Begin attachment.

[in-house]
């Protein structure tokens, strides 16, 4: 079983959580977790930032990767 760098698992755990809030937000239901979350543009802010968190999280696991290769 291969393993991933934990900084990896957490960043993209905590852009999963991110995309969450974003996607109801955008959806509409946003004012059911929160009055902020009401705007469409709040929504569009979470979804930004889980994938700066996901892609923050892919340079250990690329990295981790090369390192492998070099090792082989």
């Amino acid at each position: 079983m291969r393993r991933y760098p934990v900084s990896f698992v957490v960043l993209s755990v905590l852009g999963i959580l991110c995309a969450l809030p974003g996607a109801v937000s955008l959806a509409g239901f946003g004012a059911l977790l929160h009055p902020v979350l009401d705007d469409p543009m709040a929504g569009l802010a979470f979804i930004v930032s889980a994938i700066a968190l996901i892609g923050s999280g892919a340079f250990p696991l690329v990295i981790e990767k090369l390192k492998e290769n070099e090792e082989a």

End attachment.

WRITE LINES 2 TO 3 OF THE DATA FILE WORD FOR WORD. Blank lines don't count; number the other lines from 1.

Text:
């Protein structure tokens, strides 16, 4: 079983959580977790930032990767 760098698992755990809030937000239901979350543009802010968190999280696991290769 291969393993991933934990900084990896957490960043993209905590852009999963991110995309969450974003996607109801955008959806509409946003004012059911929160009055902020009401705007469409709040929504569009979470979804930004889980994938700066996901892609923050892919340079250990690329990295981790090369390192492998070099090792082989």
């Amino acid at each position: 079983m291969r393993r991933y760098p934990v900084s990896f698992v957490v960043l993209s755990v905590l852009g999963i959580l991110c995309a969450l809030p974003g996607a109801v937000s955008l959806a509409g239901f946003g004012a059911l977790l929160h009055p902020v979350l009401d705007d469409p543009m709040a929504g569009l802010a979470f979804i930004v930032s889980a994938i700066a968190l996901i892609g923050s999280g892919a340079f250990p696991l690329v990295i981790e990767k090369l390192k492998e290769n070099e090792e082989a």